SANTA CRUZ, CALIF. — New mathematical approaches that promise up to 40 percent savings in silicon area will become available to a broader audience this week, as intellectual-property (IP) startup Arithmatica Inc. rolls out its first EDA tools.
Arithmatica (Menlo Park, Calif.) is the provider of the CellMath IP libraries, which represent data path functions for graphics and DSP applications. This week it will add CellMath Designer, a data path synthesis tool, and CellMath Builder, a tool that configures a library of floating-point functions.
"Now we can deliver the proprietary technology we developed to represent math functions in silicon through EDA tools," said David Burow, Arithmatica's chairman. "It's really just a more efficient delivery for our technology."
The CellMath IP products are claimed to deliver speed improvements of 15 to 20 percent. In math-intensive applications like graphics and multimedia, CellMath promises to reduce silicon area by 15 to 40 percent and to reduce pipeline depth by 25 to 33 percent.
CellMath Designer is a data path synthesis tool aimed at RTL designers. It supports integer, fixed-point and carry-save arithmetic, configurable floating-point functions, a timing engine, automatic pipelining, logic optimization based on multiple microarchitectures, and operator merging and logic sharing across the entire data path.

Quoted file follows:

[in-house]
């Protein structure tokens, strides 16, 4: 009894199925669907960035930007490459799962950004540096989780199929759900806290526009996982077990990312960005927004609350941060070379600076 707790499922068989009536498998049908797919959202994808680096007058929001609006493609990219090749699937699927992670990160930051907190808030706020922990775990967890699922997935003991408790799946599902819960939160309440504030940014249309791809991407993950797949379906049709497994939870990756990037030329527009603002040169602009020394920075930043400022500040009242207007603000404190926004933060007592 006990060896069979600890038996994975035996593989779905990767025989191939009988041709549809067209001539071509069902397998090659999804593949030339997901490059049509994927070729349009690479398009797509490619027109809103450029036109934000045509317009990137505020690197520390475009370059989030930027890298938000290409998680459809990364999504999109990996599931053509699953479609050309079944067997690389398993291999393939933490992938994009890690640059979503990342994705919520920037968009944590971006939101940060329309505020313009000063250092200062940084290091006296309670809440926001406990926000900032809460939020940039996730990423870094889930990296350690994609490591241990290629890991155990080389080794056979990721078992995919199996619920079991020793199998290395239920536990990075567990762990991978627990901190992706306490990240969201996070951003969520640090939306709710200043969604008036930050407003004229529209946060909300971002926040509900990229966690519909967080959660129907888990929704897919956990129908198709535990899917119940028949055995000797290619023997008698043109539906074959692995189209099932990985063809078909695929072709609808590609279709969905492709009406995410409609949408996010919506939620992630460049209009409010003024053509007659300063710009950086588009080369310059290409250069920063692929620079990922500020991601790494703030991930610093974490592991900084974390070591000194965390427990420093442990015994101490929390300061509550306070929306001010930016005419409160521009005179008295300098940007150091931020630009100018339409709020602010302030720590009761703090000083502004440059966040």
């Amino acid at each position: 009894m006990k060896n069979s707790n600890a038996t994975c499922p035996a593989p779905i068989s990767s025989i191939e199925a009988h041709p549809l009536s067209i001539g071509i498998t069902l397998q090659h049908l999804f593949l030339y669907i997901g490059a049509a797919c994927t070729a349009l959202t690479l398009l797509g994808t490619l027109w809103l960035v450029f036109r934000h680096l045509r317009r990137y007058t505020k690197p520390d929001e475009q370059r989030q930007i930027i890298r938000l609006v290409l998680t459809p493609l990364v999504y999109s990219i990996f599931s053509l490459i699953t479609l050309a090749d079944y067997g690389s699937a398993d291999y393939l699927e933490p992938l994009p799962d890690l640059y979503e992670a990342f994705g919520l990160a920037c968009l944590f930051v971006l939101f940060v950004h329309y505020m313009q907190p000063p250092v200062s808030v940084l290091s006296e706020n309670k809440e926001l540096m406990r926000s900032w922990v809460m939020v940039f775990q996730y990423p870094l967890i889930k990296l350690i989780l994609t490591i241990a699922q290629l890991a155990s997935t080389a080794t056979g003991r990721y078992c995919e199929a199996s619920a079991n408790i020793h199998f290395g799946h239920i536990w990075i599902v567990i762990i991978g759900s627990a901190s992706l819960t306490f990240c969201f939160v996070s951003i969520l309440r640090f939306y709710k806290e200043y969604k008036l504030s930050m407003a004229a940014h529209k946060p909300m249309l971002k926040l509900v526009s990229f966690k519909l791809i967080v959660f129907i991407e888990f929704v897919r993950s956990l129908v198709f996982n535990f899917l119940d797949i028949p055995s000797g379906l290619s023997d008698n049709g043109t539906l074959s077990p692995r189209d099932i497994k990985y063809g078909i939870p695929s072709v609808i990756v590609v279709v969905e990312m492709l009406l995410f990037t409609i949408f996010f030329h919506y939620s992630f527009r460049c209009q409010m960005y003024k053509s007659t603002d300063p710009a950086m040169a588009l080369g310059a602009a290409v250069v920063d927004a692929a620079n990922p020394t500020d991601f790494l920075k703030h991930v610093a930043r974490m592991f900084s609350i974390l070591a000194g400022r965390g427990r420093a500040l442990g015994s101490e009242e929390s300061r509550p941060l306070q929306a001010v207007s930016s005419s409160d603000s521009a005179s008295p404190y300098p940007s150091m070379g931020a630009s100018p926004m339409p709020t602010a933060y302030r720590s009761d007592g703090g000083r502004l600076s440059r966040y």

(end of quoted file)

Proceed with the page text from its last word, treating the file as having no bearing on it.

Designers describe the data path using a script and choose constraints. Using currently available standard-cell libraries, the tool creates an optimized data path block, Burow said. Outputs include a gate-level netlist, a bit-accurate C model, a bit-accurate Verilog RTL model and a hierarchical gate netlist that can be used for formal verification.
While general-purpose synthesis tools can synthesize data paths, CellMath Designer offers better power, performance and area, Burow said. "We still recommend people run standard synthesis tools on the output to improve the control logic. We're not trying to replace anybody's general-purpose tools."
The input to CellMath Designer is provided in a proprietary C++ language that Burow said is "very Verilog HDL-like and very powerful, with data types not available in HDLs." Many designers have resisted tools with proprietary input languages, but Burow isn't worried. "It may potentially limit some use, but most of our customers see it as an advantage," he said.
Users provide a timed description in this C++ language. The tool can perform resource sharing and pipelining. It thus has some of the attributes of behavioral synthesis as well as RTL synthesis, Burow noted.
The CellMath Builder tool has a narrower focus, Burow said. Its purpose is to accept a wide variety of parameters and to create a set of mathematical — primarily floating-point functions. It takes into account user performance goals and options such as bit width, internal accuracy and pipeline stages.
"We've found that the floating-point functions generated by the current set of tools are not that efficient," Burow said. "We created this tool to generate mathematical building blocks that people can instantiate in their designs for building larger floating-point functions."
The tools are available now. Annual fees are $129,000 for CellMath Designer and $89,000 for CellMath Builder.